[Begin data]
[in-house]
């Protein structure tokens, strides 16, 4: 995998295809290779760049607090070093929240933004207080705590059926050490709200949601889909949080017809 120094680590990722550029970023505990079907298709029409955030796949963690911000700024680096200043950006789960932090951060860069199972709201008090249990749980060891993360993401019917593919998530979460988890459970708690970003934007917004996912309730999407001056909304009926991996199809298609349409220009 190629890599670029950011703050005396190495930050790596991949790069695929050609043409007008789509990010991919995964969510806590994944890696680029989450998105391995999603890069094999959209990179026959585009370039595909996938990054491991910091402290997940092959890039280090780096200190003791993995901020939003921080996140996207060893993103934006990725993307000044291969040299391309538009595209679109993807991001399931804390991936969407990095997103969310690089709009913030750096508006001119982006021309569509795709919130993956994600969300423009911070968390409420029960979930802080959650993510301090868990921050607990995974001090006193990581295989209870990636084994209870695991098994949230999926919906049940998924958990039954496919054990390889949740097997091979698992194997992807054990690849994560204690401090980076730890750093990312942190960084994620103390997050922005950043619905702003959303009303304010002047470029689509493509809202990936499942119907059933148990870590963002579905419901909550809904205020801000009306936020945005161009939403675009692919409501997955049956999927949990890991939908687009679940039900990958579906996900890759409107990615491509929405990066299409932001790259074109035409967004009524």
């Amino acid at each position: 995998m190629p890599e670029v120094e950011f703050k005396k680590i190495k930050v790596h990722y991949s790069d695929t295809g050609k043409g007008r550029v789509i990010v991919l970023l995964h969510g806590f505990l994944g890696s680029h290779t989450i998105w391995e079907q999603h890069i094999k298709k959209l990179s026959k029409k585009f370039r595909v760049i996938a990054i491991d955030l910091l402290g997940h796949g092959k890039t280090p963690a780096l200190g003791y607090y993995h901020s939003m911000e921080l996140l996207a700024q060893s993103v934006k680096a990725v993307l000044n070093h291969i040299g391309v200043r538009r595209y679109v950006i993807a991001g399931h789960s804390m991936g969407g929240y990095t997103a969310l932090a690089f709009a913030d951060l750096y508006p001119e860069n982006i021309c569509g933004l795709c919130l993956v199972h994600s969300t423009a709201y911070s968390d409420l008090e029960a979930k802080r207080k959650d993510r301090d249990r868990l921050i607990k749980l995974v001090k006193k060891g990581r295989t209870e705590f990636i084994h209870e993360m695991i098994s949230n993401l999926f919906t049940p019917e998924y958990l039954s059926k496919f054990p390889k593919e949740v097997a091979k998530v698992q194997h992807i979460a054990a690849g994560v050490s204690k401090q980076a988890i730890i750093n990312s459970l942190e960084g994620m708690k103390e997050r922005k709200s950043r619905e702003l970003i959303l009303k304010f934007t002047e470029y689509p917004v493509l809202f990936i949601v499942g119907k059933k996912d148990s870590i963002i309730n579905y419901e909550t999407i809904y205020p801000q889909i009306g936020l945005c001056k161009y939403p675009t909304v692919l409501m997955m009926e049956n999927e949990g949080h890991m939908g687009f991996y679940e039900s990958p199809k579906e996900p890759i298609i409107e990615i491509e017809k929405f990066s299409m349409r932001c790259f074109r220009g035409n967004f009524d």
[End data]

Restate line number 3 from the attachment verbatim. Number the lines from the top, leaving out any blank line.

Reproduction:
């Amino acid at each position: 995998m190629p890599e670029v120094e950011f703050k005396k680590i190495k930050v790596h990722y991949s790069d695929t295809g050609k043409g007008r550029v789509i990010v991919l970023l995964h969510g806590f505990l994944g890696s680029h290779t989450i998105w391995e079907q999603h890069i094999k298709k959209l990179s026959k029409k585009f370039r595909v760049i996938a990054i491991d955030l910091l402290g997940h796949g092959k890039t280090p963690a780096l200190g003791y607090y993995h901020s939003m911000e921080l996140l996207a700024q060893s993103v934006k680096a990725v993307l000044n070093h291969i040299g391309v200043r538009r595209y679109v950006i993807a991001g399931h789960s804390m991936g969407g929240y990095t997103a969310l932090a690089f709009a913030d951060l750096y508006p001119e860069n982006i021309c569509g933004l795709c919130l993956v199972h994600s969300t423009a709201y911070s968390d409420l008090e029960a979930k802080r207080k959650d993510r301090d249990r868990l921050i607990k749980l995974v001090k006193k060891g990581r295989t209870e705590f990636i084994h209870e993360m695991i098994s949230n993401l999926f919906t049940p019917e998924y958990l039954s059926k496919f054990p390889k593919e949740v097997a091979k998530v698992q194997h992807i979460a054990a690849g994560v050490s204690k401090q980076a988890i730890i750093n990312s459970l942190e960084g994620m708690k103390e997050r922005k709200s950043r619905e702003l970003i959303l009303k304010f934007t002047e470029y689509p917004v493509l809202f990936i949601v499942g119907k059933k996912d148990s870590i963002i309730n579905y419901e909550t999407i809904y205020p801000q889909i009306g936020l945005c001056k161009y939403p675009t909304v692919l409501m997955m009926e049956n999927e949990g949080h890991m939908g687009f991996y679940e039900s990958p199809k579906e996900p890759i298609i409107e990615i491509e017809k929405f990066s299409m349409r932001c790259f074109r220009g035409n967004f009524d």